Traceroute o/p on cisco router

Answered Question
Jul 16th, 2007
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Hi,


When I traceroute to a destination ip address in the network from the router, the last hop to reach the destination has one timed out problem as below


router#traceroute <dest-ip> address


Type escape sequence to abort.

Tracing the route to <dest-ip> address


1 <next-hop> 4 msec * 0 msec


I am just curious and would like to understand the reason for the 2nd probe getting timed out. I am not finding bad links and so wondering why that probe should be dropped. This characteristics, I am seeing in most of the networks and its particularly for the last hop when traced from the router.


Thanks


Regards

Anantha Subramanian Natarajan

Correct Answer by Richard Burts about 9 years 8 months ago

Anantha


I believe that the difference is that the response from the intermediate hop is not destination unreachable but is Time To Live Expired. The IOS does not throttle these messages like it does the destination unreachable messages.


HTH


Rick

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anasubra_2 Mon, 07/16/2007 - 12:27
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Thank you very much and its really good to know .............


But I am just curious how the intermediate hop doesn't get timed out as below


router#traceroute


Type escape sequence to abort.

Tracing the route to


1 < first-hop> 12 msec 12 msec 16 msec

2 < second-hop> 12 msec * 12 msec


Is that something I am missing .....


Once again, thanks for this answer.


Regards

Anantha Subramanian Natarajan



Correct Answer
Richard Burts Mon, 07/16/2007 - 12:43
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Anantha


I believe that the difference is that the response from the intermediate hop is not destination unreachable but is Time To Live Expired. The IOS does not throttle these messages like it does the destination unreachable messages.


HTH


Rick

Harold Ritter Mon, 07/16/2007 - 15:42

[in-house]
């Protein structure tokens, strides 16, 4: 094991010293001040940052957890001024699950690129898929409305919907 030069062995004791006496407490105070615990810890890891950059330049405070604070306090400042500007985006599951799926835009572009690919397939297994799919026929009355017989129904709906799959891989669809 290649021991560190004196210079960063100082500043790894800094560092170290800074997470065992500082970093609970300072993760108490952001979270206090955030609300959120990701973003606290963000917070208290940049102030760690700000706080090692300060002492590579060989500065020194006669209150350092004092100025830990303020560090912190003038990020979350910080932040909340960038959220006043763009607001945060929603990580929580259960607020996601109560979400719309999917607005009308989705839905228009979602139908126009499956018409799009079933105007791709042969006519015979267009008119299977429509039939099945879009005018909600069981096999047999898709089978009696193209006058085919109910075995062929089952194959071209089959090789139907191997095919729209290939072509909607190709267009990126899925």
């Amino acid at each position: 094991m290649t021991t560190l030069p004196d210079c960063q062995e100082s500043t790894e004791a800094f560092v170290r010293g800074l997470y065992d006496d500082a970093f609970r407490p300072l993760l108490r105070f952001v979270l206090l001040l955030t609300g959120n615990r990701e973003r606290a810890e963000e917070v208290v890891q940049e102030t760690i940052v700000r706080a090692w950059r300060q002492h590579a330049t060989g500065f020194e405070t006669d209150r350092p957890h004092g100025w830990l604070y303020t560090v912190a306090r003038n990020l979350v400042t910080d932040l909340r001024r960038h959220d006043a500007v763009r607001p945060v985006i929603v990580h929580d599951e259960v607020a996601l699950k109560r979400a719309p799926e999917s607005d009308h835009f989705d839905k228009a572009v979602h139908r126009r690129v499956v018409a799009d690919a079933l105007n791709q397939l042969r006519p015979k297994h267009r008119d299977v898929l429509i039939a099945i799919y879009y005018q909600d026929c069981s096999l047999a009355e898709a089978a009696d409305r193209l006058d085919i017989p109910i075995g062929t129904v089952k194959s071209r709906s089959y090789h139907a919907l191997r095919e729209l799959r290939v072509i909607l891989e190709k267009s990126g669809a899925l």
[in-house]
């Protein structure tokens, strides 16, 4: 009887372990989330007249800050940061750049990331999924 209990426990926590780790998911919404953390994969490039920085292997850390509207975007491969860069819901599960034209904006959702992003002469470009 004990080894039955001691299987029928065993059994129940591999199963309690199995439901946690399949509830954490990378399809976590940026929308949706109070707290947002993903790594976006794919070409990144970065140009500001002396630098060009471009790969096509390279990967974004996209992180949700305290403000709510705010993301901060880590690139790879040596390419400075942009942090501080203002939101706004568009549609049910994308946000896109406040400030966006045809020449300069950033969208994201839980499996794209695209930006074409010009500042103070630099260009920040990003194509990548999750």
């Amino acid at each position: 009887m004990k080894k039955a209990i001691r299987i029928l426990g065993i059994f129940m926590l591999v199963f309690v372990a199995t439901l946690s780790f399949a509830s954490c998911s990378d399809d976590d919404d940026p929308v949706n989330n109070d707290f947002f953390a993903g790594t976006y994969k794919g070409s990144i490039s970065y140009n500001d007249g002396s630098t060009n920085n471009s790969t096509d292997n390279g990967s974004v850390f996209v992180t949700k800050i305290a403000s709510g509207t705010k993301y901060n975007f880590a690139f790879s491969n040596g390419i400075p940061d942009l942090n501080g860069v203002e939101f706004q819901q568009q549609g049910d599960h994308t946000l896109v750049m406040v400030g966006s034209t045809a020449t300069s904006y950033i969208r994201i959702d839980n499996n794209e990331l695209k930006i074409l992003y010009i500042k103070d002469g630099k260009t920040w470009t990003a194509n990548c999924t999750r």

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Rick,


As always, you are absolutely correct.


Regards,

Richard Burts Mon, 07/16/2007 - 18:30
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Harold


Thanks for the confirmation.


HTH


Rick

anasubra_2 Tue, 07/17/2007 - 08:32
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Hi Rick,


Got it, Thank you very much ...


Regards

Anantha Subramanian Natarajan

Richard Burts Tue, 07/17/2007 - 10:39
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Anantha


I am glad that we were able to help you resolve your questions. Thank you for using the rating system to indicate that your question was resolved (and thanks for the rating). It makes the forum more useful when people can read a question and can know that they will read an answer that did resolve the question. I encourage you to continue your participation in the forum.


HTH


Rick

anasubra_2 Tue, 07/17/2007 - 14:03
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Hi Rick,


You people deserve the rating and I always liked this forum because it gives me answers :) ..I mean understandable answers.


Once again thanks and bye


Regards

Anantha Subramanian Natarajan

rakesh.shah Tue, 07/17/2007 - 10:57
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Rick,

my 2 cents-

There could be one more reason for this behaviour - the intermideate nodes has to make only routing/switching function, while the destination node has to reply to the service (in this case icmp/trace). ping/tracert are categorised as low priority by default. So depending upon the free/busy status of end node, the destination node may able to reply tracert request in timely manner or may not.

regards

Rakesh

=====

Richard Burts Tue, 07/17/2007 - 11:16
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Rakesh


Actually when each intermediate node receives the traceroute probe packet, decrements the TTL, and if it gets to zero, then they must discard the packet and they must generate the ICMP error message about time exceeded. So each intermediate node must generate error messages similar to the error generated by the destination router. So the processing load is pretty much the same in the intermediate nodes as it is in the destination.


HTH


Rick

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